3 3 have obtained a certification improve many career objectives such as candidate marketability, increased salary, and promotion aspects . The values of an IT certification are numerous and the attainment of an IT certification indicates that an individual has obtained a high level of expertise in his or her field. In addition, the certification encompasses them in an extensive network and support system within the certification granting organization, and can increase their salary range . Emphasizing the importance of IT certifications, in 2008, several leading industries, such as Hewlett-Packard, CompTIA, IBM and Microsoft formed the Information Technology Certification Council (ITCC) . Not only do certifications increase the chances of job acquisition, but it also, increases pay. Students benefit financially from holding IT certification because employers relate certification to evidence of skill and reward persons with those skills . A survey conducted amongst 700 networking professionals concluded that after certification acquisition, 40 percent earned more pay and increased an average of 10 percent . A certification is one element of the total picture of a person s competency. It is indicative that the person has made an extra effort to test his or her knowledge . Louis Guy was quoted to say, Credentials are tools that can be very helpful in judging quickly the credibility of someone we don t know. . Getting Statistics from Vendors and the Web Pass-rate statistics from vendors such as Cisco and VUE were aggressively pursued throughout the study, however this information is tightly held and not made available to the public for privacy reasons. A review of Internet IT forums yielded only inaccurate approximations of pass-rates. Comptia s A+ pass-rate has been unofficially declared 30 percent . Right now the CCNA has failure rate for the first time attempt at 95 percent,  was gathered from a Cisco forum. RedHat s RHCE certification was given a rating of first-time passing at 47 percent . Again, these are only unofficial statistics, but the ambiguity of their information provides even more justification and motivation for this study. Study Methods There are many certification preparation methods available to students and individuals choosing to become certified. However, there are few studies that have focused on the study methods or educational strategy . A theme, which is emphasized to students and professionals that desired to become certified, is to be well prepared . Certification candidates report spending an average of 20 or more hours preparing through various methods such as self-paced studying, training courses, workshops, online tutorials, practice exams, or other formats . Self-paced learning is the preferred method of information technology professionals . A small study was conducted in which 24% of the respondents preferred to study independently or through the use of a one-time preparatory course .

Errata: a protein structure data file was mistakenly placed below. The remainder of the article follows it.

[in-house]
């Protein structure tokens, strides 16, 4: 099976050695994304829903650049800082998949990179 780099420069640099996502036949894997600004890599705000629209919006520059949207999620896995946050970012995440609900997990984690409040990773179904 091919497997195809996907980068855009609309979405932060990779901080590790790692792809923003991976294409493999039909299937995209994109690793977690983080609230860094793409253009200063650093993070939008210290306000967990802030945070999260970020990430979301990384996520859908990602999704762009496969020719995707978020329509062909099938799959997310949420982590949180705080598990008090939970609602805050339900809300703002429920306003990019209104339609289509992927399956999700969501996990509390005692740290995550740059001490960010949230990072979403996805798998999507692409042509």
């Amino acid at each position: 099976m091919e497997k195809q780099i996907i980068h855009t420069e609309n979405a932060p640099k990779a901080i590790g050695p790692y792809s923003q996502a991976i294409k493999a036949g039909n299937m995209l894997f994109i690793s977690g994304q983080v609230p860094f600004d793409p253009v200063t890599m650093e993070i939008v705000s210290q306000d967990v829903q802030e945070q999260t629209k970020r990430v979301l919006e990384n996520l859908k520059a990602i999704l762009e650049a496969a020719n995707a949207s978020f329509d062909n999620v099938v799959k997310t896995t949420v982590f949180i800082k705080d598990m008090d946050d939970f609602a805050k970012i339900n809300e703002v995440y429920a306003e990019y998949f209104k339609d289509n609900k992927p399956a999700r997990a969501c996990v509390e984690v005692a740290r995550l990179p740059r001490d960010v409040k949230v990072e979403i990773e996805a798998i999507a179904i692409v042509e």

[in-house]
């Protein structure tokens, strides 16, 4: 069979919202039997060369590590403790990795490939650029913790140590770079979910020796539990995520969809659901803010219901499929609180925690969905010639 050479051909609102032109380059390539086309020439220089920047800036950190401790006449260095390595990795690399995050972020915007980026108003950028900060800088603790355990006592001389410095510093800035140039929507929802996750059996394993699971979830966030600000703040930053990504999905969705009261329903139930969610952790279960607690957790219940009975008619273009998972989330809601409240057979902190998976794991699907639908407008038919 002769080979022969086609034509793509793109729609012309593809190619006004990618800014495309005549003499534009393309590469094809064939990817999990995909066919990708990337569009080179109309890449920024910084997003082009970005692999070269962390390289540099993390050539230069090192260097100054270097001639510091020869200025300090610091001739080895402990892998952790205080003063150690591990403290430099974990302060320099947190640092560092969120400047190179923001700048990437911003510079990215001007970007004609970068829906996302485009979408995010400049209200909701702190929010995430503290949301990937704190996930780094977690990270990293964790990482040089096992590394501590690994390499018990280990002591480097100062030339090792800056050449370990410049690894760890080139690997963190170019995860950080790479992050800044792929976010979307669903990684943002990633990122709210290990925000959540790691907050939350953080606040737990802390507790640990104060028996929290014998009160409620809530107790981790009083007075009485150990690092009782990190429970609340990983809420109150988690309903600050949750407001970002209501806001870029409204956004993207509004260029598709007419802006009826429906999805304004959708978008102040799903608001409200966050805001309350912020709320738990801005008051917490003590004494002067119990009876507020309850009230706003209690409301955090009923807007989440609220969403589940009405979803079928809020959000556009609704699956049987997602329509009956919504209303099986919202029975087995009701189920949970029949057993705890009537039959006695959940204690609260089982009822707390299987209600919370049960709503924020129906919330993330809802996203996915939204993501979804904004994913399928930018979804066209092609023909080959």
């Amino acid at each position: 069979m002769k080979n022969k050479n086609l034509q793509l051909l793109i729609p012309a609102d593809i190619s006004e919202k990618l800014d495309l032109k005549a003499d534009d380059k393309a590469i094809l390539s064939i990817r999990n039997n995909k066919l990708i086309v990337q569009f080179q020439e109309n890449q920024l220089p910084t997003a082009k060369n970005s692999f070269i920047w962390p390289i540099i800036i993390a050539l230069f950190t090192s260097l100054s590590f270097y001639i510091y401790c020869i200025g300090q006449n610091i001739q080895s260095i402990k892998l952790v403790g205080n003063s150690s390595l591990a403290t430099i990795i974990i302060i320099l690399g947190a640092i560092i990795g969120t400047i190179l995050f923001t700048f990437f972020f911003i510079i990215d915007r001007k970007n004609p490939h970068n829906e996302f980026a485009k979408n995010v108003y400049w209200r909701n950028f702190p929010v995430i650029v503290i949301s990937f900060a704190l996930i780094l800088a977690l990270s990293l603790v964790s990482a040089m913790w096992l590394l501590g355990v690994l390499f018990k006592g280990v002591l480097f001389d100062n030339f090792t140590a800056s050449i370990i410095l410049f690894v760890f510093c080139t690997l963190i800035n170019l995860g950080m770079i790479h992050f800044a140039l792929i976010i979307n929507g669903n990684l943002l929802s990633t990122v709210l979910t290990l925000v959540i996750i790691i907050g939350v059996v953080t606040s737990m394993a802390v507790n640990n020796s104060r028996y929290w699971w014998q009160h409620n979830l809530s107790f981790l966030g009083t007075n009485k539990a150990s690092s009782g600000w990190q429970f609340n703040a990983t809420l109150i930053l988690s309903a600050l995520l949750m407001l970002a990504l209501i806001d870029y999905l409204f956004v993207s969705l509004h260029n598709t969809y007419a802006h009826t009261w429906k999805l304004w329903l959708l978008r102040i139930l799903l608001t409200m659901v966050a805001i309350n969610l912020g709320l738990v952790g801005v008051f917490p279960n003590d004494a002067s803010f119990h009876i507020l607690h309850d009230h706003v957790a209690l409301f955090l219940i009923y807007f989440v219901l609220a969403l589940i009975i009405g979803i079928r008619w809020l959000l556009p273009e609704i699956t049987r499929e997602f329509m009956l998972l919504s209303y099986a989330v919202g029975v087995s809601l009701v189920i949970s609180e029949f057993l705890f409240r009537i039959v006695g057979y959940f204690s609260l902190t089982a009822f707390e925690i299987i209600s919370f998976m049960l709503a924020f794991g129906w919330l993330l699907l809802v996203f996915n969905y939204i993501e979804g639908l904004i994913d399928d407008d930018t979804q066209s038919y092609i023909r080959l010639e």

4 4 Methodology Although there has been a behavior study to gauge the student s perceptions of the importance of obtaining certifications , a study of the perceptions of an employers qualitative weight of certification in regards to hiring , and a study of becoming certified or not certified leading to career growth , a review of the extant literature has not revealed a study of the study habits of successfully passers of IT certifications. In order to gauge these study attributes a survey instrument was used to collect the relevant data from students who are enrolled in, or recently graduated from information technology degree programs at colleges and universities in North Carolina. This paper will focus on the first phase of the study, where our home campus, East Carolina University s IT programs will be surveyed. Obtaining Institutional Review Board (IRB) approval from the remaining university and community college campuses is currently in progress. Results of this larger sample size will be presented in a follow up paper. Survey Procedure An electronic survey was created using East Carolina University s Qualtrics survey system, which was distributed via to the target population. The survey consists of 13 questions to identify respondent demographics and specific study habits. A copy of the survey questions is appended at the end of the paper. The survey was first sent via to an East Carolina Technology Systems administrator who forwarded it to 438 information technology students. The survey period was for two weeks with a follow up reminder at the end of the first week. A list of contacts who would distribute the survey at each of the 58 North Carolina Community Colleges and 17 State Universities was compiled so that once approval from institutional review boards is granted, the survey can be distributed. Approval Procedures Since this study did involve the study of human subjects using a survey instrument; approval was required from our Institutional Review Board (IRB). East Carolina University also required an approval from the Institutional Planning, Assessment, and Research department (IPAR) prior to conducting the survey on campus. IPAR governs the survey load sent out to students, to avoid students becoming over-surveyed by competing surveys and/or fatigued. Additionally, IPAR reviews surveys for functionality and strategy to assist researchers to get the most beneficial data. Findings and Results After the first week of the survey period, a total of 63 responses were collected from a total of 438 possible certification exam takers. Since most certification exams require a re-certification every 3 years, the survey would not allow a respondent to finish if no certification attempts were taken within this time. Of these respondents, 71 percent had taken a certification exam in the last 3 years, therefore eliminating 20 of the respondents from data analysis and leaving a total of 43 valid survey responses for a response rate of 9.8%. The targeted population of the survey was graduate and undergraduate students. Table 1 shows the current academic status of respondents. Of the respondents, the undergraduates attempted 86